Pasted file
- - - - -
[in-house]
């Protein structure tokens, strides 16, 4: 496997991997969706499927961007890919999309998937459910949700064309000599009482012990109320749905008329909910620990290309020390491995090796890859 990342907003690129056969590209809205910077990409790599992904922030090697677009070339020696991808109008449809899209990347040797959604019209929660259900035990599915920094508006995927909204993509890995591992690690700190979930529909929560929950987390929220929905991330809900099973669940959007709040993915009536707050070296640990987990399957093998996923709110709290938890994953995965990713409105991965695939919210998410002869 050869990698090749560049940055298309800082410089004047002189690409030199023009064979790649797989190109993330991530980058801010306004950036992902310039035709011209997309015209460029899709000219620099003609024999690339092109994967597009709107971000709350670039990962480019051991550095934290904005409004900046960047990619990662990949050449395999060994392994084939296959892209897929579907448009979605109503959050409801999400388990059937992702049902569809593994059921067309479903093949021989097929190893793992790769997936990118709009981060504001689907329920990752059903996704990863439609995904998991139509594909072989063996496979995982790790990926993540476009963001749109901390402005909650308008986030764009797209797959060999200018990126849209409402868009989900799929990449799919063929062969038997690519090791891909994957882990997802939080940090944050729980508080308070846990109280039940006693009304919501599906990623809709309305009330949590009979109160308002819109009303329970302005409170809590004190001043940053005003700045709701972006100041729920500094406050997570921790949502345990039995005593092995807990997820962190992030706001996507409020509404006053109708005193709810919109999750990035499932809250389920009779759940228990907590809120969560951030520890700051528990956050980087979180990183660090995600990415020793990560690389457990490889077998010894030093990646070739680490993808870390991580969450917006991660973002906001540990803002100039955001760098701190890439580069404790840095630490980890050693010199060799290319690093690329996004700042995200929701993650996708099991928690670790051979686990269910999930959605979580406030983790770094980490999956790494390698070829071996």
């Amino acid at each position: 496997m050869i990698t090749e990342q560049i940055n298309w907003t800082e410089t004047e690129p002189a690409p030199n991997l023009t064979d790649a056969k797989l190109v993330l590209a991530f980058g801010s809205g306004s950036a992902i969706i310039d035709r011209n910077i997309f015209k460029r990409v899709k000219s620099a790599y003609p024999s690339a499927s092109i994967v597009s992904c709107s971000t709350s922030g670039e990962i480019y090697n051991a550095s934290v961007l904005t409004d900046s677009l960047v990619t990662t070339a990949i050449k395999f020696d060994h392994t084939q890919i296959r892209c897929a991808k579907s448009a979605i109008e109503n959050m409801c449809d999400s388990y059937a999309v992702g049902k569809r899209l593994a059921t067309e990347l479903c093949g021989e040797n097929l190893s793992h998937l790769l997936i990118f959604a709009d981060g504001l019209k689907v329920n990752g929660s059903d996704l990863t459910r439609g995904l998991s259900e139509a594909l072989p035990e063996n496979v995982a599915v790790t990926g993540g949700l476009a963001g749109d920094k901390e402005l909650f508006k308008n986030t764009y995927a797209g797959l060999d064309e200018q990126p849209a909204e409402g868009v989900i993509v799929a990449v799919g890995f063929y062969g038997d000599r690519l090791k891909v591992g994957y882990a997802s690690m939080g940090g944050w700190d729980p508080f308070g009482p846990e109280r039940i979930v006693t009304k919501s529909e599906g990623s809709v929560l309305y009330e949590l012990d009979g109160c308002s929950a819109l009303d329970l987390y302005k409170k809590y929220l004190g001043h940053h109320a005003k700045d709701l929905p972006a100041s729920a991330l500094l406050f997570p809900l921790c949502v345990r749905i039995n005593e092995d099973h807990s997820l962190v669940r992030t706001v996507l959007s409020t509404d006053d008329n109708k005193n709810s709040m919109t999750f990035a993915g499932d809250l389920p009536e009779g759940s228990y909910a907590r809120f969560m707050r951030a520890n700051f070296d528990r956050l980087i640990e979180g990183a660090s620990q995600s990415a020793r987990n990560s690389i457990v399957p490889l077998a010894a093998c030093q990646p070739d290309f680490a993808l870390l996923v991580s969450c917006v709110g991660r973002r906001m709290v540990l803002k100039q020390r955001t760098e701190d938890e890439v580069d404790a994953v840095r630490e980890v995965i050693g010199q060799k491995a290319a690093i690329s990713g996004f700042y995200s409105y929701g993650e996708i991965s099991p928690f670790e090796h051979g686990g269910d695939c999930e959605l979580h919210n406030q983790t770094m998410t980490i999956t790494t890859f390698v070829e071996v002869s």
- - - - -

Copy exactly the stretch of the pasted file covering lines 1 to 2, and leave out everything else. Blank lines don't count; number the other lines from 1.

[in-house]
């Protein structure tokens, strides 16, 4: 496997991997969706499927961007890919999309998937459910949700064309000599009482012990109320749905008329909910620990290309020390491995090796890859 990342907003690129056969590209809205910077990409790599992904922030090697677009070339020696991808109008449809899209990347040797959604019209929660259900035990599915920094508006995927909204993509890995591992690690700190979930529909929560929950987390929220929905991330809900099973669940959007709040993915009536707050070296640990987990399957093998996923709110709290938890994953995965990713409105991965695939919210998410002869 050869990698090749560049940055298309800082410089004047002189690409030199023009064979790649797989190109993330991530980058801010306004950036992902310039035709011209997309015209460029899709000219620099003609024999690339092109994967597009709107971000709350670039990962480019051991550095934290904005409004900046960047990619990662990949050449395999060994392994084939296959892209897929579907448009979605109503959050409801999400388990059937992702049902569809593994059921067309479903093949021989097929190893793992790769997936990118709009981060504001689907329920990752059903996704990863439609995904998991139509594909072989063996496979995982790790990926993540476009963001749109901390402005909650308008986030764009797209797959060999200018990126849209409402868009989900799929990449799919063929062969038997690519090791891909994957882990997802939080940090944050729980508080308070846990109280039940006693009304919501599906990623809709309305009330949590009979109160308002819109009303329970302005409170809590004190001043940053005003700045709701972006100041729920500094406050997570921790949502345990039995005593092995807990997820962190992030706001996507409020509404006053109708005193709810919109999750990035499932809250389920009779759940228990907590809120969560951030520890700051528990956050980087979180990183660090995600990415020793990560690389457990490889077998010894030093990646070739680490993808870390991580969450917006991660973002906001540990803002100039955001760098701190890439580069404790840095630490980890050693010199060799290319690093690329996004700042995200929701993650996708099991928690670790051979686990269910999930959605979580406030983790770094980490999956790494390698070829071996």